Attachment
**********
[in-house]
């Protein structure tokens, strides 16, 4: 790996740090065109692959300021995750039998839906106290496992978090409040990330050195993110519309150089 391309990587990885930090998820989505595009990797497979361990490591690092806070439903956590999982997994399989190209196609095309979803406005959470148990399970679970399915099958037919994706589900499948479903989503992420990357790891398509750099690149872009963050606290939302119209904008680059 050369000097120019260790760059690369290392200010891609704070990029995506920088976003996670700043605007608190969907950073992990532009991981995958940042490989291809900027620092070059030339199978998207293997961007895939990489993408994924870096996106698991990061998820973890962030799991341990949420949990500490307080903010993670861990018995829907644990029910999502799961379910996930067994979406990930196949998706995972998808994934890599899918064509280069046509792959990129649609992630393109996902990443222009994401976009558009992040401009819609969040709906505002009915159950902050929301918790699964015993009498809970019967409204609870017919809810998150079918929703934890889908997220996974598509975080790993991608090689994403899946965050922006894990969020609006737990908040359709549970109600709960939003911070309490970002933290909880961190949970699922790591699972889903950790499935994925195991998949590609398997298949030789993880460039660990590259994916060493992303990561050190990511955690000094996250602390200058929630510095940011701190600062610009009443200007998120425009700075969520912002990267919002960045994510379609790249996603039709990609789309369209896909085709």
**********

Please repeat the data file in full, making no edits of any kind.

[in-house]
């Protein structure tokens, strides 16, 4: 790996740090065109692959300021995750039998839906106290496992978090409040990330050195993110519309150089 391309990587990885930090998820989505595009990797497979361990490591690092806070439903956590999982997994399989190209196609095309979803406005959470148990399970679970399915099958037919994706589900499948479903989503992420990357790891398509750099690149872009963050606290939302119209904008680059 050369000097120019260790760059690369290392200010891609704070990029995506920088976003996670700043605007608190969907950073992990532009991981995958940042490989291809900027620092070059030339199978998207293997961007895939990489993408994924870096996106698991990061998820973890962030799991341990949420949990500490307080903010993670861990018995829907644990029910999502799961379910996930067994979406990930196949998706995972998808994934890599899918064509280069046509792959990129649609992630393109996902990443222009994401976009558009992040401009819609969040709906505002009915159950902050929301918790699964015993009498809970019967409204609870017919809810998150079918929703934890889908997220996974598509975080790993991608090689994403899946965050922006894990969020609006737990908040359709549970109600709960939003911070309490970002933290909880961190949970699922790591699972889903950790499935994925195991998949590609398997298949030789993880460039660990590259994916060493992303990561050190990511955690000094996250602390200058929630510095940011701190600062610009009443200007998120425009700075969520912002990267919002960045994510379609790249996603039709990609789309369209896909085709």